Earthquake hits Italy

A strong earthquake has hit northern Italy.The magnitude-6 quake, struck, early Sunday morning north of Bologna. At least six people were killed and 50 others injured. Older buildings appear to have suffered the most damage. Rescue workers are combing the area, looking for people, who may be, buried under rubble

G-8 leaders differ on approach to economic crisis
The G-8 leaders wrapped up a meeting at Camp David in the United States with continued differences on how to solve the economic crisis in Europe. U.S. President Barack Obama said all the members agreed that growth and job creation should be the priority. They can't agree on the means to accomplish that. Many of the newer European leaders, including recently elected French President Francois Hollande support stimulus measures over austerity. Others, led by Germany's Angela Merkel, say tough austerity measures are the way to go. Canada's Prime Minster Stephen Harper says a combination of the two is required. Mr. Harper told reporters fiscal discipline and economic growth go hand in hand, saying Canada's own economic action plan contains both. He had been pushing for a solution to prop up European economies that involved neither devastating austerity measures nor massive stimulus spending. Canadian officials cited expanding trade as one way to stimulate the European economies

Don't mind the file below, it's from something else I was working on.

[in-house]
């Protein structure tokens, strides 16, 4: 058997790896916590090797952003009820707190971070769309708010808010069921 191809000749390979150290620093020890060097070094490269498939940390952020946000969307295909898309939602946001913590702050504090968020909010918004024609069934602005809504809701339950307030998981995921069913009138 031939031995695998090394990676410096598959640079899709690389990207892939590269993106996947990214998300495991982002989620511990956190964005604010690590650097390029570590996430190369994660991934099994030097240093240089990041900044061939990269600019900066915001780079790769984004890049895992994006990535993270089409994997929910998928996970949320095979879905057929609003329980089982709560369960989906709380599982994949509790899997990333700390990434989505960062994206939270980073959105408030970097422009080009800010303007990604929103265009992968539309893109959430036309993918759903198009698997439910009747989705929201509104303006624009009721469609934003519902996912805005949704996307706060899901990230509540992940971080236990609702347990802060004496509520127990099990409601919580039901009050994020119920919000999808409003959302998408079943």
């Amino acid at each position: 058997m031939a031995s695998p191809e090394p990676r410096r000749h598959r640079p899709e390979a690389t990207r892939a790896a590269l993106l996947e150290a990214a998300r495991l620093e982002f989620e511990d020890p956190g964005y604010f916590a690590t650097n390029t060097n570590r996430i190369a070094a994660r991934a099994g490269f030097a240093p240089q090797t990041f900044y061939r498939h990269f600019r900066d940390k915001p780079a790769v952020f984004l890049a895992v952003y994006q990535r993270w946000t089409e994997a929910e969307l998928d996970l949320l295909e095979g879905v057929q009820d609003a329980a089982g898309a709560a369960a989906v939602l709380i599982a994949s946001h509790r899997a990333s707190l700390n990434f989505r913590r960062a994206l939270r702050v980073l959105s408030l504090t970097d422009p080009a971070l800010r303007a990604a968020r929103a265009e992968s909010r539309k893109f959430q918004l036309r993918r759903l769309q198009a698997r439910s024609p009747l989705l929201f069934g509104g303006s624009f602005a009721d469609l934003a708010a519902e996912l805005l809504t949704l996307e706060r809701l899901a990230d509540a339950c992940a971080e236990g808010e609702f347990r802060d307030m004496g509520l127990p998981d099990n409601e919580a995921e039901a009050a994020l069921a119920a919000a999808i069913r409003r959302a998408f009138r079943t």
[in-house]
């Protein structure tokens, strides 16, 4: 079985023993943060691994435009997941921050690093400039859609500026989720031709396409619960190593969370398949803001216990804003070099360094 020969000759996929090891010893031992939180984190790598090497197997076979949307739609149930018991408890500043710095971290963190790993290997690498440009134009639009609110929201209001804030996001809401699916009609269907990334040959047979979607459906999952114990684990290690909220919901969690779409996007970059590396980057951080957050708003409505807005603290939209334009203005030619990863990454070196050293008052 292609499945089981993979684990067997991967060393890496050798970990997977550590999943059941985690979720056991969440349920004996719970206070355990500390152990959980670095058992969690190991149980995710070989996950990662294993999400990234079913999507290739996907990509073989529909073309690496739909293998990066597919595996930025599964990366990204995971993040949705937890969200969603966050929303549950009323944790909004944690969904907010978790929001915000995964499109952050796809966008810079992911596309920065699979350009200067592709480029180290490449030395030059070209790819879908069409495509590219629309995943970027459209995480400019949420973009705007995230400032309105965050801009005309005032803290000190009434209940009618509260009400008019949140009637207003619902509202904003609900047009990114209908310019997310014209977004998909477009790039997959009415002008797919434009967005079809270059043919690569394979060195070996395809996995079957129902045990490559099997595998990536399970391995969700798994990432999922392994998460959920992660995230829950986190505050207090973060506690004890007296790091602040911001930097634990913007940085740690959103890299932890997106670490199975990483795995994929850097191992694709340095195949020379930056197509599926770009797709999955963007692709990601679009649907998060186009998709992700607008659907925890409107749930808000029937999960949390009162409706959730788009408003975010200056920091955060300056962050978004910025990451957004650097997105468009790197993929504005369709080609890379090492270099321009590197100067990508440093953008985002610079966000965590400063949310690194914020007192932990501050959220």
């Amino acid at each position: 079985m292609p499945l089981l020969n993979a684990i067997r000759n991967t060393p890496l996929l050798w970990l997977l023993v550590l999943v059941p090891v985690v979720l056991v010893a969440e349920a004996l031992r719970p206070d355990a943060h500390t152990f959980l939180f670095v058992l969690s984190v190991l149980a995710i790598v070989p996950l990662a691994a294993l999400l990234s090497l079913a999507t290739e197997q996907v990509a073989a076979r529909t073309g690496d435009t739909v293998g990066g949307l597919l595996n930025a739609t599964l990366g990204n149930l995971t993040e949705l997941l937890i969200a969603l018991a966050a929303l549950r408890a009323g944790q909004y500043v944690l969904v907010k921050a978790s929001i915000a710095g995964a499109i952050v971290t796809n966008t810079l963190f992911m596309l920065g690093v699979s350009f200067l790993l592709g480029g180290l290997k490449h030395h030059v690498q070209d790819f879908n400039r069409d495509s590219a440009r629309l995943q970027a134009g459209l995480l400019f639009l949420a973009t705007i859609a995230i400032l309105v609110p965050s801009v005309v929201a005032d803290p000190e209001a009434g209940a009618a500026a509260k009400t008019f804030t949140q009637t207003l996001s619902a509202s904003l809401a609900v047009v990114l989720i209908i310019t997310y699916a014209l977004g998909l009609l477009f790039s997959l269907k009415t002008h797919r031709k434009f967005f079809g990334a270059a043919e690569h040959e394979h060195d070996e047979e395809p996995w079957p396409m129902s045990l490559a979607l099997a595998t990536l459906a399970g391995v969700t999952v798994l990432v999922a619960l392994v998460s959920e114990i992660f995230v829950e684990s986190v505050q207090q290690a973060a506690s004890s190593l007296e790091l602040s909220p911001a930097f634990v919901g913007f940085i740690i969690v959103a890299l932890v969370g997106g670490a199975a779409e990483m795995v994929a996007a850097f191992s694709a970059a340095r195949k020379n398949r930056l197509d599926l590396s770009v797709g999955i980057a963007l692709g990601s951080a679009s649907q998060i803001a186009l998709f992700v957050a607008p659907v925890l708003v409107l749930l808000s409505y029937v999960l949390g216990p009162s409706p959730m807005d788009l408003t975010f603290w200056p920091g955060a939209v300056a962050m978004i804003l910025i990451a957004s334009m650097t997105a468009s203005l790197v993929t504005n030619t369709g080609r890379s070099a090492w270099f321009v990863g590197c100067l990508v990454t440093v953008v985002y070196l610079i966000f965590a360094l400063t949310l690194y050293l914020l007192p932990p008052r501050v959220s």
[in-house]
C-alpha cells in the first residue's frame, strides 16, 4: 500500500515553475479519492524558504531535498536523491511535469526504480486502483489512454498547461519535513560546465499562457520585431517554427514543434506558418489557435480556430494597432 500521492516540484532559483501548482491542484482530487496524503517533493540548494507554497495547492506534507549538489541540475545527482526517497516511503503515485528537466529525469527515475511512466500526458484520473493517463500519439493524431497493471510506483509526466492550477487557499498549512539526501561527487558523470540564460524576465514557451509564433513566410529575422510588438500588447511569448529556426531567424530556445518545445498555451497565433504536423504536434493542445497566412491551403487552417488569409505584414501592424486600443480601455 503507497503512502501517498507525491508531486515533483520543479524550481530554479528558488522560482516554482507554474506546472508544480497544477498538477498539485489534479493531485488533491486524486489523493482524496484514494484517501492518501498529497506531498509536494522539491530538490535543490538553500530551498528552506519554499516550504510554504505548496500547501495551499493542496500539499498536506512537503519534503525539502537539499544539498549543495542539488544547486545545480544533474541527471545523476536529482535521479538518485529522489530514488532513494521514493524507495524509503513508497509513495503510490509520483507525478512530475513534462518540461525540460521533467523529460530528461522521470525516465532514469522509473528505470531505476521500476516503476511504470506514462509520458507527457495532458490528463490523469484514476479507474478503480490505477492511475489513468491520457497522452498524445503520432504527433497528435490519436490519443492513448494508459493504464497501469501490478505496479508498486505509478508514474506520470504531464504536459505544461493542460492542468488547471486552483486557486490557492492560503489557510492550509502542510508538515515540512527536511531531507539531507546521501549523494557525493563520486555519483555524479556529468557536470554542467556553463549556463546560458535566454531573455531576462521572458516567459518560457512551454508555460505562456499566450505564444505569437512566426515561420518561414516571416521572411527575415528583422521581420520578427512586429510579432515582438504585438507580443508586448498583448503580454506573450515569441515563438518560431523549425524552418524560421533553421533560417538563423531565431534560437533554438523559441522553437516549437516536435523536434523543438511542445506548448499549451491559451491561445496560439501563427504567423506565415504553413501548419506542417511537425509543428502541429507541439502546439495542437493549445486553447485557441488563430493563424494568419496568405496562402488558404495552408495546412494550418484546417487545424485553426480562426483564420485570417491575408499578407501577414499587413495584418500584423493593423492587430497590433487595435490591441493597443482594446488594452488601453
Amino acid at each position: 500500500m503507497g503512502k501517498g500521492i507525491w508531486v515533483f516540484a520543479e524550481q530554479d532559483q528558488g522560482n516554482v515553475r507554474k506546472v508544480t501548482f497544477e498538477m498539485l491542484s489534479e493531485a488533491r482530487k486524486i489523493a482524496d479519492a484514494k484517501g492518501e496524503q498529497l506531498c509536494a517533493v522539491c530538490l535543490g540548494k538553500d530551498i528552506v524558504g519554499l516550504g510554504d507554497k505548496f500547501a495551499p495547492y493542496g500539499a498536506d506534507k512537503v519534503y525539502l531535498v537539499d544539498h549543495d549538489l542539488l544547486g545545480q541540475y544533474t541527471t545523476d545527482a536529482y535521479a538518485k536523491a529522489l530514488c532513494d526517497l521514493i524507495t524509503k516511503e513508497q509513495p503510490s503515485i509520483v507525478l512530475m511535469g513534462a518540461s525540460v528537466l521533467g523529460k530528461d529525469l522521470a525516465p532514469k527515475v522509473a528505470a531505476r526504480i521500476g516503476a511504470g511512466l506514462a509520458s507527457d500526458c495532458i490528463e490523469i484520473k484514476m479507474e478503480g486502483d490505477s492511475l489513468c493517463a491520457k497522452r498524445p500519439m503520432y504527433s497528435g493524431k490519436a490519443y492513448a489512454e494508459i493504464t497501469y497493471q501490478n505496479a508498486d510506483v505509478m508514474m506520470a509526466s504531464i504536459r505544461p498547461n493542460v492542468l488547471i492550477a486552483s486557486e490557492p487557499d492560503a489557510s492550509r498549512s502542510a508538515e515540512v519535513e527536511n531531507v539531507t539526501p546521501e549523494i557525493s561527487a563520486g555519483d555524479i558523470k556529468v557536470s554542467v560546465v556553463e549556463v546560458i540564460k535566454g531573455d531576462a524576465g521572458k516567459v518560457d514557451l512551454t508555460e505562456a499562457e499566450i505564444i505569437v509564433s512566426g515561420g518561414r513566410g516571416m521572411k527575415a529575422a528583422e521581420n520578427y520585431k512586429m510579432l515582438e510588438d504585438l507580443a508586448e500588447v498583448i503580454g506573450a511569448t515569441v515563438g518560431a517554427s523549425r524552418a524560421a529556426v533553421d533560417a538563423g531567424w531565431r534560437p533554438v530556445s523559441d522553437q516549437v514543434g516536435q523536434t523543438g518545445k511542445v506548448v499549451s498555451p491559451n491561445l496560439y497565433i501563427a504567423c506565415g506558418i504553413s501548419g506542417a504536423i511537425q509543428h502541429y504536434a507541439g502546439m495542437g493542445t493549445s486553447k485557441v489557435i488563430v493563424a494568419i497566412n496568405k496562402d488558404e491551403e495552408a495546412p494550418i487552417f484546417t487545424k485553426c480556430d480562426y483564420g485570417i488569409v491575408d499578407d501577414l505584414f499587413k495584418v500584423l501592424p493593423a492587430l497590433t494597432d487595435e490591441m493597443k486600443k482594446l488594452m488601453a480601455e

NATO leaders meeting in Chicago